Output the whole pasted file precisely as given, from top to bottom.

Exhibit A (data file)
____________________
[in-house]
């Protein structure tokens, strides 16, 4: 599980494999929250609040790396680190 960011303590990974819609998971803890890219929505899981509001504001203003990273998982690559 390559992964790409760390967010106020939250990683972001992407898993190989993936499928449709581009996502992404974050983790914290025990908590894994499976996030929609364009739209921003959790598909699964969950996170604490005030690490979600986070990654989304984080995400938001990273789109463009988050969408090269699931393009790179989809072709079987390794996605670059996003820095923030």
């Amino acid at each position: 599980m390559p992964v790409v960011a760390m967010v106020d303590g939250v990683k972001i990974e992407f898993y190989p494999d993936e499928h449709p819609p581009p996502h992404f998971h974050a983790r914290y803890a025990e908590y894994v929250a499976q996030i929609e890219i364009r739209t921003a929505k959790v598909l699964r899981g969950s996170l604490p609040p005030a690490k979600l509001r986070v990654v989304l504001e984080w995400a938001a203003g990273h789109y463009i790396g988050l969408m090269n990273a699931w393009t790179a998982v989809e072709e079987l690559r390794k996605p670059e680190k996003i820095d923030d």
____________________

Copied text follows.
[in-house]
């Protein structure tokens, strides 16, 4: 599980494999929250609040790396680190 960011303590990974819609998971803890890219929505899981509001504001203003990273998982690559 390559992964790409760390967010106020939250990683972001992407898993190989993936499928449709581009996502992404974050983790914290025990908590894994499976996030929609364009739209921003959790598909699964969950996170604490005030690490979600986070990654989304984080995400938001990273789109463009988050969408090269699931393009790179989809072709079987390794996605670059996003820095923030």
């Amino acid at each position: 599980m390559p992964v790409v960011a760390m967010v106020d303590g939250v990683k972001i990974e992407f898993y190989p494999d993936e499928h449709p819609p581009p996502h992404f998971h974050a983790r914290y803890a025990e908590y894994v929250a499976q996030i929609e890219i364009r739209t921003a929505k959790v598909l699964r899981g969950s996170l604490p609040p005030a690490k979600l509001r986070v990654v989304l504001e984080w995400a938001a203003g990273h789109y463009i790396g988050l969408m090269n990273a699931w393009t790179a998982v989809e072709e079987l690559r390794k996605p670059e680190k996003i820095d923030d």